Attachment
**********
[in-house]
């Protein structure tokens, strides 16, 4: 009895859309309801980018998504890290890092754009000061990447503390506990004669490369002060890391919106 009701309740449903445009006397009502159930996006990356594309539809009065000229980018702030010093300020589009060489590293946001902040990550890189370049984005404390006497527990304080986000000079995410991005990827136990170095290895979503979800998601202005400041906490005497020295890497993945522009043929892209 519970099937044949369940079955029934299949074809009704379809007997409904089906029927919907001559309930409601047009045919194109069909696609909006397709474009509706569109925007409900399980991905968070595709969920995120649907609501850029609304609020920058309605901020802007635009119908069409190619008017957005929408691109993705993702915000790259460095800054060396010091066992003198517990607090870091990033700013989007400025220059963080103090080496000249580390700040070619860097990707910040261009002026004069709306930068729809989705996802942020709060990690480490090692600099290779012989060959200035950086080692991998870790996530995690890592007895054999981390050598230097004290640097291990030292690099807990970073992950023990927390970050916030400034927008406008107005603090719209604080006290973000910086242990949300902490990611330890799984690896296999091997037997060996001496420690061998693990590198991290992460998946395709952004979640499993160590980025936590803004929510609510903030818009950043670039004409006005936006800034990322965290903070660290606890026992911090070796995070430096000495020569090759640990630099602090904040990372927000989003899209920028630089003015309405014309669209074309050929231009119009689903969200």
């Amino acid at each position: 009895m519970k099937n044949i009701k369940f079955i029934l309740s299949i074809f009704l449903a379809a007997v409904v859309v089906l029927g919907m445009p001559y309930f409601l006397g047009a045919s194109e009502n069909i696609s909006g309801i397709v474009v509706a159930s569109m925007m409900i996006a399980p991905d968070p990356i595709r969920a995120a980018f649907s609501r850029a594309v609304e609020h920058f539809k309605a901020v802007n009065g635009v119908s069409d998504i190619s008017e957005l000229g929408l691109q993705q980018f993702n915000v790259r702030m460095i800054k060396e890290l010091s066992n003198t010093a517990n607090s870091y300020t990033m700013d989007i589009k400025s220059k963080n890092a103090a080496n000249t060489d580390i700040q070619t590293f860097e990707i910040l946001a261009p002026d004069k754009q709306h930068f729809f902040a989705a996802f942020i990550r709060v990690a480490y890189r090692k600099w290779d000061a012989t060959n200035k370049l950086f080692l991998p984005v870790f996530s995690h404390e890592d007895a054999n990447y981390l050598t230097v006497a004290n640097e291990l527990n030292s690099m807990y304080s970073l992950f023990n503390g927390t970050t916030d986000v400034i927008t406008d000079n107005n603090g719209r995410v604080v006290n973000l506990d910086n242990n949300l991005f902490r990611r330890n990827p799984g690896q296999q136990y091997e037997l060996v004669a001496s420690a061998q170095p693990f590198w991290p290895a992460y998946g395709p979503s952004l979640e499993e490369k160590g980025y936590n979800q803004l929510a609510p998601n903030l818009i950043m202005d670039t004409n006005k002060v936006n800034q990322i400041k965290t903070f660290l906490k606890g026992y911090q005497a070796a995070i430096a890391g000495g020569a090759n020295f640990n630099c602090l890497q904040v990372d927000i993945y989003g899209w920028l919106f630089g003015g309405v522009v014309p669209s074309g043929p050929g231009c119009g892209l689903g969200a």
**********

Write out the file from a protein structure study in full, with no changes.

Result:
[in-house]
């Protein structure tokens, strides 16, 4: 009895859309309801980018998504890290890092754009000061990447503390506990004669490369002060890391919106 009701309740449903445009006397009502159930996006990356594309539809009065000229980018702030010093300020589009060489590293946001902040990550890189370049984005404390006497527990304080986000000079995410991005990827136990170095290895979503979800998601202005400041906490005497020295890497993945522009043929892209 519970099937044949369940079955029934299949074809009704379809007997409904089906029927919907001559309930409601047009045919194109069909696609909006397709474009509706569109925007409900399980991905968070595709969920995120649907609501850029609304609020920058309605901020802007635009119908069409190619008017957005929408691109993705993702915000790259460095800054060396010091066992003198517990607090870091990033700013989007400025220059963080103090080496000249580390700040070619860097990707910040261009002026004069709306930068729809989705996802942020709060990690480490090692600099290779012989060959200035950086080692991998870790996530995690890592007895054999981390050598230097004290640097291990030292690099807990970073992950023990927390970050916030400034927008406008107005603090719209604080006290973000910086242990949300902490990611330890799984690896296999091997037997060996001496420690061998693990590198991290992460998946395709952004979640499993160590980025936590803004929510609510903030818009950043670039004409006005936006800034990322965290903070660290606890026992911090070796995070430096000495020569090759640990630099602090904040990372927000989003899209920028630089003015309405014309669209074309050929231009119009689903969200």
């Amino acid at each position: 009895m519970k099937n044949i009701k369940f079955i029934l309740s299949i074809f009704l449903a379809a007997v409904v859309v089906l029927g919907m445009p001559y309930f409601l006397g047009a045919s194109e009502n069909i696609s909006g309801i397709v474009v509706a159930s569109m925007m409900i996006a399980p991905d968070p990356i595709r969920a995120a980018f649907s609501r850029a594309v609304e609020h920058f539809k309605a901020v802007n009065g635009v119908s069409d998504i190619s008017e957005l000229g929408l691109q993705q980018f993702n915000v790259r702030m460095i800054k060396e890290l010091s066992n003198t010093a517990n607090s870091y300020t990033m700013d989007i589009k400025s220059k963080n890092a103090a080496n000249t060489d580390i700040q070619t590293f860097e990707i910040l946001a261009p002026d004069k754009q709306h930068f729809f902040a989705a996802f942020i990550r709060v990690a480490y890189r090692k600099w290779d000061a012989t060959n200035k370049l950086f080692l991998p984005v870790f996530s995690h404390e890592d007895a054999n990447y981390l050598t230097v006497a004290n640097e291990l527990n030292s690099m807990y304080s970073l992950f023990n503390g927390t970050t916030d986000v400034i927008t406008d000079n107005n603090g719209r995410v604080v006290n973000l506990d910086n242990n949300l991005f902490r990611r330890n990827p799984g690896q296999q136990y091997e037997l060996v004669a001496s420690a061998q170095p693990f590198w991290p290895a992460y998946g395709p979503s952004l979640e499993e490369k160590g980025y936590n979800q803004l929510a609510p998601n903030l818009i950043m202005d670039t004409n006005k002060v936006n800034q990322i400041k965290t903070f660290l906490k606890g026992y911090q005497a070796a995070i430096a890391g000495g020569a090759n020295f640990n630099c602090l890497q904040v990372d927000i993945y989003g899209w920028l919106f630089g003015g309405v522009v014309p669209s074309g043929p050929g231009c119009g892209l689903g969200a």